We must be actively receptive to what is taking place in the sacred action of the liturgy.

Watching carefully and quietly, actively receptive listening to the spoken Word or to sacred music, can be far more active than carrying things around, and so forth.  Active receptivity requires concentration and desire, mind and will.

It looks passive, but it isn’t.

We actively submit to Christ, the true actor in the Mass, and we actively receive from Christ.  He gives us what we need, not as if to passive animals, but as to His actively receptive and engaged images.

Inner participation leads to outward expression. The outward can also spark the inward.  The former, however, has logical priority over the latter.

Participation at Holy Mass in the Extraordinary Form can help us recover a deeper, fuller, more conscious and proper active participation in the Ordinary Form of the Roman Rite.  It has the harder elements of deprivation which lead to that indispensable apophatic encounter with Mystery.

This is also why our priests must always be faithful to the official texts and rubrics.

Oh… one more thing.

The most perfect form of active participation is the reception of Holy Communion in the state of grace.

If you desire to participate at Holy Mass and other liturgical rites with full, conscious and actual, active participation, then…


About Fr. John Zuhlsdorf

Fr. Z is the guy who runs this blog. o{]:¬)
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  1. Grant M says:

    I went to confession last Sunday. It involved an hour-long trip downtown and I had to swap the dignified music of my own parish for 70’s ditties, but that didn’t matter because when I entered the church there was the green light shining above TWO confessionals. I felt like a prospector who has at last struck gold…to find confessionals occupied by confessors rather than (say) old brooms. I went in there and had my soul swept clean. Wish every parish was like that. God bless the priests there..I forgive them the hippy music.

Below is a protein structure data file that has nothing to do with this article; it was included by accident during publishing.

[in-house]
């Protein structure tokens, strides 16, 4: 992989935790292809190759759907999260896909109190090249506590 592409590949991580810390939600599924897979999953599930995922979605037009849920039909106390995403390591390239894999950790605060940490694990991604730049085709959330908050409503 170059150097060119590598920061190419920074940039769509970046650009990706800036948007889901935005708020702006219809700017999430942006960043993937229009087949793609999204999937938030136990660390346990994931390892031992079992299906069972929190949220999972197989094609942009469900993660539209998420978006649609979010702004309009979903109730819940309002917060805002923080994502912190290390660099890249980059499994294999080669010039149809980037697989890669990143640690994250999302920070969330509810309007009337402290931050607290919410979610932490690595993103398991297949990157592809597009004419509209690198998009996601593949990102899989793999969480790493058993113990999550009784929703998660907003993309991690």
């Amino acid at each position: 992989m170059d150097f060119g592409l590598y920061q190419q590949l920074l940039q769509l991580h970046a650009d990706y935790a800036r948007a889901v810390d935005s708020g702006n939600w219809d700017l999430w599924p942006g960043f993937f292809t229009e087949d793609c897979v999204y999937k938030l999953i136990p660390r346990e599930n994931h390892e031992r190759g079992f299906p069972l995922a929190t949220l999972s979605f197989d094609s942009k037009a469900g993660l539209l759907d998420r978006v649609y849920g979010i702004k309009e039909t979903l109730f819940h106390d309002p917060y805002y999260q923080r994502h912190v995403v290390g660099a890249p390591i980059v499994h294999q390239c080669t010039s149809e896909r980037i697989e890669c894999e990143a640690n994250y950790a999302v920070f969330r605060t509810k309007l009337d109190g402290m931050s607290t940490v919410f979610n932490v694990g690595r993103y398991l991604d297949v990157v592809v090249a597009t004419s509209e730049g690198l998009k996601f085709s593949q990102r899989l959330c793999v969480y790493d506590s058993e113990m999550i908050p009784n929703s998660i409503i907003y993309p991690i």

2. Prayerful says:

    Fr used the Collect for the Resumed Sixth Sunday after Epiphany as the basis for his sermon, opening with the comment that no one really knows why a Collect is so called, that there are different opinions, but the core point he makes using the Collect is that teachings of the Church on topics like abortion can be arrived at by the exercise of reason.

  3. YoungLatinMassGuy says:

    Got a very good Confession in on Tuesday.

    Read the Old Testament, and you’ll notice that God wants people to Confess their Sins! What does God want from Adam and Eve? He wants them to admit to eating the fruit! The one thing they were told not to do, they did, all God wants is for them to admit they made a mistake and that they were sorry. Adam ducks out, and says Eve made him do it. Eve deflects it back to the Serpent. (Genesis 3:8–13)

    Look at King David and Nathan. Nathan comes to King David and tells him the tale of the rich man and the poor man, and how the rich man took the poor man’s lamb. Nathan was giving King David a chance TO CONFESS! (You only get a finite number of chances to Confess in this life, just sayin’…) Read 2 Samuel 12 for the full story.

  4. terentiaj63 says:

    I had a conversation with a co-worker in which she said, “if Jesus returns, he will just get crucified again.” I knew she was a weekly Mass attendee so I asked her about the creed: will come again in glory to judge the living and the dead and His kingdom will have no end.” She laughed and said,”I say it, doesn’t mean I listen.” At least she was honest.
    Thank you, Father, for this post. This week, my RCIA group will be learning about the Mass and I will definitely be using some of this wonderful encouragement of real “active participation.”

  5. priest up north says:

    Great post. Your words confirm me in something I have prayed, pondered, and even taught: that the Blessed Virgin Mary (who is perfectly receptive and ready to respond to God’s will) is a model of active participation – and that devotion to her aids us in learning to participate.

  6. Legisperitus says:

    Another good reason for priests to turn towards the Lord while saying Mass– that way they’re not tempted to make rash judgments about whether the apparently-passive congregation is actively participating.